James Supple looks at how negotiations with the EU have seen Syriza agree to accept a new version of austerity—undermining initial promises
Greece’s new left government, Syriza, came to power in a major rejection of the austerity agenda, after five years of immense suffering for the Greek people since the global economic crisis began.
But the deal struck by Syriza in February for a four-month extension on the country’s loans is a defeat for its strategy of negotiating an end to these policies within the European Union (EU).
The EU has set out to inflict a humiliate Syriza. They, and in particular their leading economic power Germany, want to force working class people in Greece and across the Eurozone to bear the burden of restoring profits and economic growth through cuts to wages and public services.
They are trying to use Greece’s debts to the EU and IMF of around $340 billion to force it to accept a continuation of the privatisation, public sector job cuts and cuts to government spending that have been the price of the country’s bailout loans since 2010.
At stake is not just the continuation of austerity in Greece, but across the whole of Europe.
If Greece can defeat austerity it will boost the confidence of workers, the left and new anti-austerity parties like Podemos in Spain who are all fighting the same policies in the context of ongoing economic crisis and mass unemployment.
Syriza was elected on a promise to end austerity and expel the Troika (the EU, the IMF and the European Central Bank) which imposed the ruthless austerity measures.
But it has now agreed to extend the loan on the basis that the Troika, now re-named “the institutions”, retains a veto over any efforts to end existing austerity measures.
The list of initial reforms Syriza submitted to the EU as part of the deal agrees to proceed with privatisation and promises to cut costs in government spending.
Syriza won, at most, modest compromises, such as a reduction in the budget surplus the government is required to run. It hopes to reduce this 1.5 per cent of GDP. But even this would still impose crippling restraint on the government’s ability to fund jobs and services.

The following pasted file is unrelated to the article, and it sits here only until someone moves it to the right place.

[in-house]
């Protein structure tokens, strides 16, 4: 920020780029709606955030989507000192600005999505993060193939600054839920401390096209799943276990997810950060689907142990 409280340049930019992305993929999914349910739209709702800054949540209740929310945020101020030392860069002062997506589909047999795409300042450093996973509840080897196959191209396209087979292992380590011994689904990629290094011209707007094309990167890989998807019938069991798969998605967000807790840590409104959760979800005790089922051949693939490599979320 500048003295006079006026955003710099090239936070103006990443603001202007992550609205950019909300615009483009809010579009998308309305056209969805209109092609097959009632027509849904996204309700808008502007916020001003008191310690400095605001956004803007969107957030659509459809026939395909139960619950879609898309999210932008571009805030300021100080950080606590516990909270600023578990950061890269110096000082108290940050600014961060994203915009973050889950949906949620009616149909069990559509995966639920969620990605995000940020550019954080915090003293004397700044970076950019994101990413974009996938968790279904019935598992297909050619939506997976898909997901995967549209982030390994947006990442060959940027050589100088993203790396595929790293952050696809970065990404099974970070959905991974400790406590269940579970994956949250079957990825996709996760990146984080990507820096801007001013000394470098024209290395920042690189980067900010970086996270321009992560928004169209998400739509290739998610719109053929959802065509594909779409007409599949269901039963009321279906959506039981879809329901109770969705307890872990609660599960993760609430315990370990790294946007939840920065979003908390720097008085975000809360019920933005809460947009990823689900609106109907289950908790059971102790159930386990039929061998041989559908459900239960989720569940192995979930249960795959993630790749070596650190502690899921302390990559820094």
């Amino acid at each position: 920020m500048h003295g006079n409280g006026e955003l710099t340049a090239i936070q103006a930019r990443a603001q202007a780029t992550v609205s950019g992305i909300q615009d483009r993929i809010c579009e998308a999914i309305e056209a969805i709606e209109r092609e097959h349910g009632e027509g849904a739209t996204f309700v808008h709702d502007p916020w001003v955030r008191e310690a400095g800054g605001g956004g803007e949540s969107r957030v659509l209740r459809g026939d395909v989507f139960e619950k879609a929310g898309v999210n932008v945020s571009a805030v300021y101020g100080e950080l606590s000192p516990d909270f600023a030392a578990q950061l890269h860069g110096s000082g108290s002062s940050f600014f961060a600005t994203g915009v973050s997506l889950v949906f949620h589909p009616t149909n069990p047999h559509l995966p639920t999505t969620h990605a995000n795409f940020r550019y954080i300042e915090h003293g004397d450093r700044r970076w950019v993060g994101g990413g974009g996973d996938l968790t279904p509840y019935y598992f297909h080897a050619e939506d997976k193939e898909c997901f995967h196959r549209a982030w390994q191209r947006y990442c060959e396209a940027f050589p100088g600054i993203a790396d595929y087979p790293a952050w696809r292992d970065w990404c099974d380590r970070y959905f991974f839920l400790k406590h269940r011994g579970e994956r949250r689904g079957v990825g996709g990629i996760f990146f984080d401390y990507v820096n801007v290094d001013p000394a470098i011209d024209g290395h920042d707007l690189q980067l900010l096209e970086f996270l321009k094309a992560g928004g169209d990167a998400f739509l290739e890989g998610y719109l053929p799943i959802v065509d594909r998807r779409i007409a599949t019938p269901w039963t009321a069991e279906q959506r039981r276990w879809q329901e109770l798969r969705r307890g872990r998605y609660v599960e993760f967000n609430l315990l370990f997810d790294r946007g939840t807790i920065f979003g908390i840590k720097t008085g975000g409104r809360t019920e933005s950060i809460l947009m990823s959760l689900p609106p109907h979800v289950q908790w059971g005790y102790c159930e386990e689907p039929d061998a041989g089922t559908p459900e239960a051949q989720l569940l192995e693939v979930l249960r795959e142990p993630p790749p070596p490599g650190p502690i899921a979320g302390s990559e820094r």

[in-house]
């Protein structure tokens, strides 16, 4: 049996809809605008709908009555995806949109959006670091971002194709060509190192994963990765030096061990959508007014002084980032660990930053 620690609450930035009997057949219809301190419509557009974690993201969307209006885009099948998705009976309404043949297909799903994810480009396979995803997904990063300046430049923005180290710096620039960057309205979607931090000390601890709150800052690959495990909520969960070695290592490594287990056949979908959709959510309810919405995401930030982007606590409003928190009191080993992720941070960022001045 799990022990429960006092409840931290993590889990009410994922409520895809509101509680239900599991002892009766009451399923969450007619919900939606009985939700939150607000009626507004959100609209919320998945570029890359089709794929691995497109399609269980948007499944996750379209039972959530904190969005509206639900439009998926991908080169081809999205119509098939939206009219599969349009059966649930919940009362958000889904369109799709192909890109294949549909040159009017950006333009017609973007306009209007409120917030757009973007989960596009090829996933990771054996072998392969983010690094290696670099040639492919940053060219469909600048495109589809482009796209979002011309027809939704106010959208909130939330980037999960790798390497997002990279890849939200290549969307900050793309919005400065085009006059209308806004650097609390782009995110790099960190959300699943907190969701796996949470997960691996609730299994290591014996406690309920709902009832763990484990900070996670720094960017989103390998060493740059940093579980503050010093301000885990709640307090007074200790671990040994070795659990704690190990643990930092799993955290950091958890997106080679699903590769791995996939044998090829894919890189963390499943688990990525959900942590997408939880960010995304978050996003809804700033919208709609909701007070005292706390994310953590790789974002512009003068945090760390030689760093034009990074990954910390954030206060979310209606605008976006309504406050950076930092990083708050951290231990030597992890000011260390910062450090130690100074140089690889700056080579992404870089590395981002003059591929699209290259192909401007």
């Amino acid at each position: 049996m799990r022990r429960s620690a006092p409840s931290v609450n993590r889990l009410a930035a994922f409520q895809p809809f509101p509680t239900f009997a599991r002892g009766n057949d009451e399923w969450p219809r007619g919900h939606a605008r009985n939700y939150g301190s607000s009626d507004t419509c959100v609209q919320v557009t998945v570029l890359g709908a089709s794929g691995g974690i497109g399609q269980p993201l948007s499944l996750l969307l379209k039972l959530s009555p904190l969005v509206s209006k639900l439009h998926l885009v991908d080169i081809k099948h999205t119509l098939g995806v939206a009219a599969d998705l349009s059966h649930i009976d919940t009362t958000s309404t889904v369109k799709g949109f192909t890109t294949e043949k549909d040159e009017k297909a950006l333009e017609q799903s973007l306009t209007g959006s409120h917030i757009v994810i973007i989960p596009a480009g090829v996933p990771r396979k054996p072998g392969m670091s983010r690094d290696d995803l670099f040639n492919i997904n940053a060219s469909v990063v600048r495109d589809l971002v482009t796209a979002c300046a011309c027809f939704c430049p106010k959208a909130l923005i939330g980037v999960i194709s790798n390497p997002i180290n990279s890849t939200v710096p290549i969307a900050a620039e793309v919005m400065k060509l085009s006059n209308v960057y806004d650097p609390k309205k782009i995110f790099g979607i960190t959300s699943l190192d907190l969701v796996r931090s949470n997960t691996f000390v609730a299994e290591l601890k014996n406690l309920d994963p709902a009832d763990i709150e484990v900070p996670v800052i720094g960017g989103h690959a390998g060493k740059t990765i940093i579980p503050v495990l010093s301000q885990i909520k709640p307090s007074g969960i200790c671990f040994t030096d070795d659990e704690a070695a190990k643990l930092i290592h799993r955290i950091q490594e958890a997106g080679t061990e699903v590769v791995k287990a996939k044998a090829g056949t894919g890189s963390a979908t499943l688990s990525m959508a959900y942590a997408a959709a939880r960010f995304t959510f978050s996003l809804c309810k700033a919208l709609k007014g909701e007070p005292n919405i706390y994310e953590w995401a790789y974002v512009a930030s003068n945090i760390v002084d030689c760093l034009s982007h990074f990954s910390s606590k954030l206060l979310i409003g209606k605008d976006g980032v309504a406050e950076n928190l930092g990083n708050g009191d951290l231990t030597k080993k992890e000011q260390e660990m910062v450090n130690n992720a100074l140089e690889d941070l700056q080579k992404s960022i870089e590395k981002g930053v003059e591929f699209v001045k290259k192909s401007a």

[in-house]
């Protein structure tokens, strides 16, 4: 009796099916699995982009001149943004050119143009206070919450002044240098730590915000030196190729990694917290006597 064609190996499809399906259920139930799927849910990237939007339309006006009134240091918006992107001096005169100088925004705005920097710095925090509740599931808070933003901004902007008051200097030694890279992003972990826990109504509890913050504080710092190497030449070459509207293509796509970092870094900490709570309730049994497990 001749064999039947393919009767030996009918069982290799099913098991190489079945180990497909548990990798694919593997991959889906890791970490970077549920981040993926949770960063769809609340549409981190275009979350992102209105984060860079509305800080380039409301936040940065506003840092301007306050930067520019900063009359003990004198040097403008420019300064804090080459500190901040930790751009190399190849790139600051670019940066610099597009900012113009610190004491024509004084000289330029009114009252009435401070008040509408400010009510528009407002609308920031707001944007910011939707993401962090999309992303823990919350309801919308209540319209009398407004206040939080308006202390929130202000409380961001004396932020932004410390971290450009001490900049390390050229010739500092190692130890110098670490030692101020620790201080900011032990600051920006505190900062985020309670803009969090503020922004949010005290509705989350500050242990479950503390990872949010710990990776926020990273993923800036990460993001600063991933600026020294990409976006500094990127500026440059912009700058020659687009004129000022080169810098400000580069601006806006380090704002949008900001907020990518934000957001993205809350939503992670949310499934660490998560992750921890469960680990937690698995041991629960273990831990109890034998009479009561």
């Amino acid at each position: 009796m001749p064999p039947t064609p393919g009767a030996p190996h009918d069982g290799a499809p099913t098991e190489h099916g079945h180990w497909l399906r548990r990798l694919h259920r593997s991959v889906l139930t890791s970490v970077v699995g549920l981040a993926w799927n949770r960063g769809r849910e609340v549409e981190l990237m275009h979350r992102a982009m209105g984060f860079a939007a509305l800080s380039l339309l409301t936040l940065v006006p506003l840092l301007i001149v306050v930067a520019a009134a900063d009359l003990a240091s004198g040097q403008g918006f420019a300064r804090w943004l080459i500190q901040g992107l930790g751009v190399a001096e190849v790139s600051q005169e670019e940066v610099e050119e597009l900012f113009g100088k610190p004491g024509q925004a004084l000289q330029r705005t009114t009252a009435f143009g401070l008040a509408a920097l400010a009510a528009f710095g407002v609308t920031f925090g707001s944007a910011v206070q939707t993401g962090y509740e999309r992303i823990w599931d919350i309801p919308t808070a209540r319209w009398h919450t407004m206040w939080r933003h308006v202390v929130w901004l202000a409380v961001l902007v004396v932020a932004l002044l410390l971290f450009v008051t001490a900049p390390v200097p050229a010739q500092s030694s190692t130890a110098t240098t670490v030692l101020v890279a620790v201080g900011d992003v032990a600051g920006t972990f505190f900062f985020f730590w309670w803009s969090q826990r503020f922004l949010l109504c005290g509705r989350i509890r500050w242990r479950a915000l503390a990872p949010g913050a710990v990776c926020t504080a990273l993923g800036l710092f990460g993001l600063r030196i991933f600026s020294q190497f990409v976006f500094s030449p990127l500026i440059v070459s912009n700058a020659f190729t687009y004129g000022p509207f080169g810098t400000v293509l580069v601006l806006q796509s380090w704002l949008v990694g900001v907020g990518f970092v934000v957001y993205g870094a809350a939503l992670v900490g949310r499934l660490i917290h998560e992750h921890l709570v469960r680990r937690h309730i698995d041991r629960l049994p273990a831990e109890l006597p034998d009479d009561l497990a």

The February deal with the EU has caused significant anger inside the party. Economist and Syriza central committee member Stathis Kouvelakis called it a “thorough failure”, saying it “represents the defeat of … the government’s current approach”.
Ninety-two year old Syriza MEP Manolis Glezos, a wartime resistance fighter against the Nazis, called for urgent opposition to the deal inside the party.
A motion from the Left Platform group rejecting the agreement received the backing of 41 per cent of Syriza’s central committee.
The Greek government was under severe pressure, with billions in loan repayments due at the end of February, and a run on the Greek banks as the negotiations began to falter. Some say they struck the best deal possible in the circumstances.
But the retreat from their previous promises shows the impossibility of negotiating an end to austerity and Greece’s debt burden within the EU.
Exiting the Eurozone
Syriza refuses to contemplate any exit from the EU, a view opinion polls show is shared by the bulk of the population.
Yet there is a glaring contraction between the promise to end austerity and staying in the EU, a fact Syriza leader Alex Tsipras and Finance Minister Varoufakis have carefully avoided.
Syriza’s position gives Germany and the EU a stranglehold over Greece. Its banks in particular rely on continued bailout funding from the EU to prevent their collapse.
Greece’s battle with the EU has just begun. By the end of June a new more comprehensive bailout deal has to be agreed.
But there is an alternative to these negotiations. The working class should refuse to pay the costs of the crisis through the continuation of austerity. Leaving the EU would allow Greece to default on its debts and remove the need to continue the crippling repayments.
This would require nationalising the banks to prevent their collapse and imposing currency controls to stop the rich taking their money out of the country.
Greece would have to go back to using its own currency instead of the Euro. This would mean severe economic dislocation, with a spike in inflation reducing the purchasing power of Greek workers’ wages.
But this could be addressed through expanding social welfare programs and workers demanding pay rises to compensate for increased living costs.
All this could be paid for by seizing the wealth controlled by big business and the rich inside Greece. There are people in Greece who remain immensely wealthy despite the economic crisis.